The eyepiece has generous eye relief. My 49 year old eyes had no problem handling the 7mm exit pupil, once fully dark-adapted. This is the ideal eyepiece for either large objects or groups of normal-sized objects. M42 is simply amazing, allowing me to see the Running Man dark nebula for the very first time (in the same field of view as M42 and M43). I was able to resolve tiny and yellow NGC2158 next to M35. I was able to see the Flame Nebula and the faint nebula line that holds the Horsehead (but no Horsehead was seen and I did not have a H-beta filter). The view of the Beehive makes you think you are inside the cluster. Nebulosity in M45 was apparent. I loved the Leo triplet, especially the edge-on NGC3628. M81 and 82 are perfect objects for this eyepiece.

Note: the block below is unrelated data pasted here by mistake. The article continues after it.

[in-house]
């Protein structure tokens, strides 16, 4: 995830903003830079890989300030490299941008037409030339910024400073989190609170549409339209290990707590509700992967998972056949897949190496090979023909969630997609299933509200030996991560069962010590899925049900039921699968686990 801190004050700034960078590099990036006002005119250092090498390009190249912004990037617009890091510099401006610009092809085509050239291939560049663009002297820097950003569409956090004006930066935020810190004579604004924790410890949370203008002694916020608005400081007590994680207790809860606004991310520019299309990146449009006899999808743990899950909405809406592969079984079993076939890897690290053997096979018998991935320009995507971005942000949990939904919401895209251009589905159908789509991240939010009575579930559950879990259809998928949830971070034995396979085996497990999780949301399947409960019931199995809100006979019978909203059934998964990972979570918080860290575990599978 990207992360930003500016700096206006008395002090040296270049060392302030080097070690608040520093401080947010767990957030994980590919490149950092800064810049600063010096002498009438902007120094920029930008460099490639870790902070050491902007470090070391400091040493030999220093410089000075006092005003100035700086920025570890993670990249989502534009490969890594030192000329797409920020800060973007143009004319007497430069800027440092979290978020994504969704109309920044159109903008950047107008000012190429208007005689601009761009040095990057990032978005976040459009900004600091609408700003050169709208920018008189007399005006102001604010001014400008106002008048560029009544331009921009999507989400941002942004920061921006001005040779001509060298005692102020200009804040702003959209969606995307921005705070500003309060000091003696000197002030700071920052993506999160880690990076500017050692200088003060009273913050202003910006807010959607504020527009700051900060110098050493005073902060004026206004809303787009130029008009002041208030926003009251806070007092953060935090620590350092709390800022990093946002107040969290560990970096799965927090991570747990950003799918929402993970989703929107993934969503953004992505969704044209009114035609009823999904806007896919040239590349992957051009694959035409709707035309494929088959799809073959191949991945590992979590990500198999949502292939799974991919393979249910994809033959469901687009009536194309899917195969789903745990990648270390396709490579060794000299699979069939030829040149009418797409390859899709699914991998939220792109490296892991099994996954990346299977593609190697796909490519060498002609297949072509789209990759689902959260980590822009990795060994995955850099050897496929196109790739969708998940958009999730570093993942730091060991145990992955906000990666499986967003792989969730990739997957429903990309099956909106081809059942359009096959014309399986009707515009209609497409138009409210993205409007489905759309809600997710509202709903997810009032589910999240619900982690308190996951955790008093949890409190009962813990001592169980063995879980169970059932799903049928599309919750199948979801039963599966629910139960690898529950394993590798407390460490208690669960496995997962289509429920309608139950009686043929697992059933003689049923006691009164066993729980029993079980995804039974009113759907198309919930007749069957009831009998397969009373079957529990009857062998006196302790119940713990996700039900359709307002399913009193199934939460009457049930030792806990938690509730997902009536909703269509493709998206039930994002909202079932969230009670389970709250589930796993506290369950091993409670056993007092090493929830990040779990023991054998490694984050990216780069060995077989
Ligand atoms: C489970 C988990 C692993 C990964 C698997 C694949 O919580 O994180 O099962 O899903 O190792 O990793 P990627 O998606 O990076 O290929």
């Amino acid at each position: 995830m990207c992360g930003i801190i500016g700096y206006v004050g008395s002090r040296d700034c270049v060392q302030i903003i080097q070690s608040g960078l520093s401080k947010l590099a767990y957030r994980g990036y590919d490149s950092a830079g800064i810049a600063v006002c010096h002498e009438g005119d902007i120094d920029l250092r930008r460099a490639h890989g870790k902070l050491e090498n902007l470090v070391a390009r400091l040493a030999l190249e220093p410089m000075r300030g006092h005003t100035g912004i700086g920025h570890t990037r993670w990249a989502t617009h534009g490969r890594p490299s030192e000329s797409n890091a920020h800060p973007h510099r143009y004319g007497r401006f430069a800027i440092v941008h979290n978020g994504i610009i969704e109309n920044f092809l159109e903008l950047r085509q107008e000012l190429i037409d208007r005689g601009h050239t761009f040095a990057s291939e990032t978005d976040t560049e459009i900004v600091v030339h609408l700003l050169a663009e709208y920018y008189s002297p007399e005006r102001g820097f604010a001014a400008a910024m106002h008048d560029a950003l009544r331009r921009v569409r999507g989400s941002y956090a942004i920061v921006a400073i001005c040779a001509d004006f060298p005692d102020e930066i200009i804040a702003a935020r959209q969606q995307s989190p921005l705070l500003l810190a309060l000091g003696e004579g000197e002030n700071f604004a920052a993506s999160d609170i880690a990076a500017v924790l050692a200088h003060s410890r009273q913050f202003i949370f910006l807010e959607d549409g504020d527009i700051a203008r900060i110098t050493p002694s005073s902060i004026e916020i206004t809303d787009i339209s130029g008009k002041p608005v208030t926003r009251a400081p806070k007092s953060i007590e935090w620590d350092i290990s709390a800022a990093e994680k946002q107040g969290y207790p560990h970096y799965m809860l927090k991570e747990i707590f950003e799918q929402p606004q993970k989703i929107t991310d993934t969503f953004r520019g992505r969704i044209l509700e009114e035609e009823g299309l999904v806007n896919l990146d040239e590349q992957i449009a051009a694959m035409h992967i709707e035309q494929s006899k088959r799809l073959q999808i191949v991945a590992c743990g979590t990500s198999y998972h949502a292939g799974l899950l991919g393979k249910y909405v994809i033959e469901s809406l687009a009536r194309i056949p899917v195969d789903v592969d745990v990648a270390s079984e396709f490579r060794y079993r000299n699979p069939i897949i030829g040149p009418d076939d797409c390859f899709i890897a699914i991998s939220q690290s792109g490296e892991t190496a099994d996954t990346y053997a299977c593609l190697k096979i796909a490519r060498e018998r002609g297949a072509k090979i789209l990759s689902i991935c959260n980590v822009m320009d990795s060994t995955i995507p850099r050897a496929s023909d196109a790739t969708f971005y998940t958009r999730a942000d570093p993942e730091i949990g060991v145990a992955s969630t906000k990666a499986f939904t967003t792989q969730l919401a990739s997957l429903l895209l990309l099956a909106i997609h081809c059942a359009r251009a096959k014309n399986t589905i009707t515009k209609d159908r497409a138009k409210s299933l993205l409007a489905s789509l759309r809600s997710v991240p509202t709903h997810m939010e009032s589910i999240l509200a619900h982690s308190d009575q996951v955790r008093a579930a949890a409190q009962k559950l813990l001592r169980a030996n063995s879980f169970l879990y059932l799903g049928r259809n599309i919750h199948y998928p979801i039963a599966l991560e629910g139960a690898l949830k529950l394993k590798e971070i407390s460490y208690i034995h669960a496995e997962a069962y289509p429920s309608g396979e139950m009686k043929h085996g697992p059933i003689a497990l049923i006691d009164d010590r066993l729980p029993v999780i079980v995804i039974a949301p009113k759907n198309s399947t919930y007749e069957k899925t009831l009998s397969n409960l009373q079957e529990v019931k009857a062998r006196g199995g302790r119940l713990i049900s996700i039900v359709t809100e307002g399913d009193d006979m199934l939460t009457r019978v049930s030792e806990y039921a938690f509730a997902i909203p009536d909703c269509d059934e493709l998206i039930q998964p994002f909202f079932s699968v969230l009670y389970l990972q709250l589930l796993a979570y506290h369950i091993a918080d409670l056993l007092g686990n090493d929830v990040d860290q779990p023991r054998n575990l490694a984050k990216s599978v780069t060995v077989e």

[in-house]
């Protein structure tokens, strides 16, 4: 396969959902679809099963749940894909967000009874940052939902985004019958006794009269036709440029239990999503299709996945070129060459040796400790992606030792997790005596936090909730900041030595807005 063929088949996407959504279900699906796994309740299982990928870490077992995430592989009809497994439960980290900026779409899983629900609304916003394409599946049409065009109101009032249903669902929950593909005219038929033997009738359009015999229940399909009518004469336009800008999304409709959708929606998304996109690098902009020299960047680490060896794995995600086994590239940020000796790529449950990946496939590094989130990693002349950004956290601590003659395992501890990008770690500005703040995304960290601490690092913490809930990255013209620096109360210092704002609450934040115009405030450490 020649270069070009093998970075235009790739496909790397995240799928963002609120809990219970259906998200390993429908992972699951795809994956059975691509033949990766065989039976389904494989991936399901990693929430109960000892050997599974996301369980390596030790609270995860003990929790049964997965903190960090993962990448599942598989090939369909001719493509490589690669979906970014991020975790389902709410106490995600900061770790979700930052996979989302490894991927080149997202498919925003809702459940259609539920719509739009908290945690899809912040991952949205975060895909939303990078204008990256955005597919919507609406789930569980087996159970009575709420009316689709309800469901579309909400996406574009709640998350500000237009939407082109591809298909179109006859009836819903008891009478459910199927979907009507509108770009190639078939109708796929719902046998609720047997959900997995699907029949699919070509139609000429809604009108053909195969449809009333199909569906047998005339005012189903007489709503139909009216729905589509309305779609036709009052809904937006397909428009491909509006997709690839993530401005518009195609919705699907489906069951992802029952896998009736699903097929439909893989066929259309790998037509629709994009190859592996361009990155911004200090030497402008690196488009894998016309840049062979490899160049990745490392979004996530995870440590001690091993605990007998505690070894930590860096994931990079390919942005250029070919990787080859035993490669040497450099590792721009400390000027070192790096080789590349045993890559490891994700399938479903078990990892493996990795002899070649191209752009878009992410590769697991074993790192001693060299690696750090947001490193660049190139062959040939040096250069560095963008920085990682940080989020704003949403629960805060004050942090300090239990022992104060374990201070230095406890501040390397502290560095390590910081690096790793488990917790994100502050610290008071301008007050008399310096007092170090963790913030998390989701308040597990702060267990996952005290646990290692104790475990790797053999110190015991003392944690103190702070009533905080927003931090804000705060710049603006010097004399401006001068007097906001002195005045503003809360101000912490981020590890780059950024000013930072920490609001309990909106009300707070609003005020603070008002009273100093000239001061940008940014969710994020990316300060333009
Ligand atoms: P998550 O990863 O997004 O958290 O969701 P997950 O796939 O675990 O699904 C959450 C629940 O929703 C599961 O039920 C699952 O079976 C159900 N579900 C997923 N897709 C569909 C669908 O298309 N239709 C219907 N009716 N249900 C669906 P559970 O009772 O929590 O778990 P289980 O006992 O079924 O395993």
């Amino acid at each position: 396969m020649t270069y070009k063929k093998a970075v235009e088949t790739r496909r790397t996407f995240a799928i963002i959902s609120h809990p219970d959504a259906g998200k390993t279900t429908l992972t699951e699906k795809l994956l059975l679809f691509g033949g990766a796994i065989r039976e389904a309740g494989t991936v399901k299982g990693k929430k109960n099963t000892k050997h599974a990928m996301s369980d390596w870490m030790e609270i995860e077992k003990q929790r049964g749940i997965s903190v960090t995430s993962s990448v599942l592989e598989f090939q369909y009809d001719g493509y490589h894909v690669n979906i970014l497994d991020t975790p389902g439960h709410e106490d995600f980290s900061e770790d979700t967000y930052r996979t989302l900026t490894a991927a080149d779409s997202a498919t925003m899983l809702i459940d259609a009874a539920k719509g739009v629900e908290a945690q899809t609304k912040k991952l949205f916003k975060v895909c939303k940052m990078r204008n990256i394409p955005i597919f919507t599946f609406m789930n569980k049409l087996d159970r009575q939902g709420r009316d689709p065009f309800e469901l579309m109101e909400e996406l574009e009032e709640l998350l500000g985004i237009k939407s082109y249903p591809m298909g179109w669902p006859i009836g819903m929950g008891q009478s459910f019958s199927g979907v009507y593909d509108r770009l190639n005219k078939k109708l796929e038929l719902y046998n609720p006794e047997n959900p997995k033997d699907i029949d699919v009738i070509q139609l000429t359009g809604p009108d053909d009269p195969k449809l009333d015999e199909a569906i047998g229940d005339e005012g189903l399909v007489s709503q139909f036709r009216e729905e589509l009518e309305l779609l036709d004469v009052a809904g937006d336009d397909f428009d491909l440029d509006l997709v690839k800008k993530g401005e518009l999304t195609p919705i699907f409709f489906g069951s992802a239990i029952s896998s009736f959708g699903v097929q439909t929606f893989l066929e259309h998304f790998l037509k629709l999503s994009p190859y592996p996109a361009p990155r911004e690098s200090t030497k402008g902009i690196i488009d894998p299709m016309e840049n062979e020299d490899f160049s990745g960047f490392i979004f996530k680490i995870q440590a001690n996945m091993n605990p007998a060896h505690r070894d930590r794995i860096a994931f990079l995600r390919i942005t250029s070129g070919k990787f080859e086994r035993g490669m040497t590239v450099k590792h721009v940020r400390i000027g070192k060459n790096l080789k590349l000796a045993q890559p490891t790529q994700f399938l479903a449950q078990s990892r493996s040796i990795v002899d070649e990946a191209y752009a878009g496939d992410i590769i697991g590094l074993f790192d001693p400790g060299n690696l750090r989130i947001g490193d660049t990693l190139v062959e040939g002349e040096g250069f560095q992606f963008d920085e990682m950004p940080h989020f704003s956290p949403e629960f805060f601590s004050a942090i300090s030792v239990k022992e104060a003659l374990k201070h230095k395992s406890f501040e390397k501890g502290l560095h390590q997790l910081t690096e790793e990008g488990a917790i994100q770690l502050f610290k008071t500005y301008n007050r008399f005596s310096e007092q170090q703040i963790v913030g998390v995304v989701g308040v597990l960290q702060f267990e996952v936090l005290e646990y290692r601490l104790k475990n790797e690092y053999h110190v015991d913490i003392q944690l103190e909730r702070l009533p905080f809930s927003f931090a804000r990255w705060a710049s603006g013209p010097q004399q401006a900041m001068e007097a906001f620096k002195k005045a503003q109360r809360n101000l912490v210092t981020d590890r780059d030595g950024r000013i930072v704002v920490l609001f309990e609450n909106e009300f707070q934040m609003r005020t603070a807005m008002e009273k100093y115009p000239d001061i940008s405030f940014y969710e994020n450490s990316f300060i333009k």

My favorite and most memorable observing was “galaxy hopping” through the Virgo Cluster. Usually I associate this activity with cold weather, so it was a delight to observe in shorts. Too early in the season for mosquitoes! The ES 30mm was well-suited to tracking down Markarian’s Chain. In fact, as I spotted dozens of galaxies and identified them with a chart, I saw no fewer than three galaxies in any random field of view.

The maximum was 12 galaxies counted in a single field of view!

Now the drawbacks. First and foremost, my nose got in the way. Now I don’t think I have an overly big nose, but I just did not know what to do with it when using the ES 30mm. The huge top diameter of 3.6” makes it IMPOSSIBLE for me to peer directly into the lens. I must turn my head and look 10-20° outward from dead-on in order to fit my nose alongside the rim. This is not a huge problem, but is annoying to me. If someone had a larger head, or smaller nose, this would be less of a problem.